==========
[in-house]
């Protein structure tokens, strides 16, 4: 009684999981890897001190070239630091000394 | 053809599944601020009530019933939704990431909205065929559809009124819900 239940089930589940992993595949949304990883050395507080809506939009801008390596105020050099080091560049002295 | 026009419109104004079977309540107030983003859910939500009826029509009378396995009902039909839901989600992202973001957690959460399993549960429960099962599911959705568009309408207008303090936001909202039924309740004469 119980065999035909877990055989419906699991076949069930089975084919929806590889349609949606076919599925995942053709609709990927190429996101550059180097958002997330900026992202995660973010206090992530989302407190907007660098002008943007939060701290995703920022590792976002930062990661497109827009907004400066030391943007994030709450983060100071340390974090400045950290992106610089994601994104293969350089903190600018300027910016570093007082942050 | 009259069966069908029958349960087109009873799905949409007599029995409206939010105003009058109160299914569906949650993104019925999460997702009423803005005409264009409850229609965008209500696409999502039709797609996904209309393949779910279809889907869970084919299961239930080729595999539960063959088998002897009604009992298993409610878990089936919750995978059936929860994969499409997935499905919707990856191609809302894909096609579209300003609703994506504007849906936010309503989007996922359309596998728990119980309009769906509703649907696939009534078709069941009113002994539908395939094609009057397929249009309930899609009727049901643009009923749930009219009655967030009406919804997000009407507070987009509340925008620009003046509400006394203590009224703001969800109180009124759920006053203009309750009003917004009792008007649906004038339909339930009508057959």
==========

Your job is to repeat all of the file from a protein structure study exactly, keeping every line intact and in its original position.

[in-house]
């Protein structure tokens, strides 16, 4: 009684999981890897001190070239630091000394 | 053809599944601020009530019933939704990431909205065929559809009124819900 239940089930589940992993595949949304990883050395507080809506939009801008390596105020050099080091560049002295 | 026009419109104004079977309540107030983003859910939500009826029509009378396995009902039909839901989600992202973001957690959460399993549960429960099962599911959705568009309408207008303090936001909202039924309740004469 119980065999035909877990055989419906699991076949069930089975084919929806590889349609949606076919599925995942053709609709990927190429996101550059180097958002997330900026992202995660973010206090992530989302407190907007660098002008943007939060701290995703920022590792976002930062990661497109827009907004400066030391943007994030709450983060100071340390974090400045950290992106610089994601994104293969350089903190600018300027910016570093007082942050 | 009259069966069908029958349960087109009873799905949409007599029995409206939010105003009058109160299914569906949650993104019925999460997702009423803005005409264009409850229609965008209500696409999502039709797609996904209309393949779910279809889907869970084919299961239930080729595999539960063959088998002897009604009992298993409610878990089936919750995978059936929860994969499409997935499905919707990856191609809302894909096609579209300003609703994506504007849906936010309503989007996922359309596998728990119980309009769906509703649907696939009534078709069941009113002994539908395939094609009057397929249009309930899609009727049901643009009923749930009219009655967030009406919804997000009407507070987009509340925008620009003046509400006394203590009224703001969800109180009124759920006053203009309750009003917004009792008007649906004038339909339930009508057959």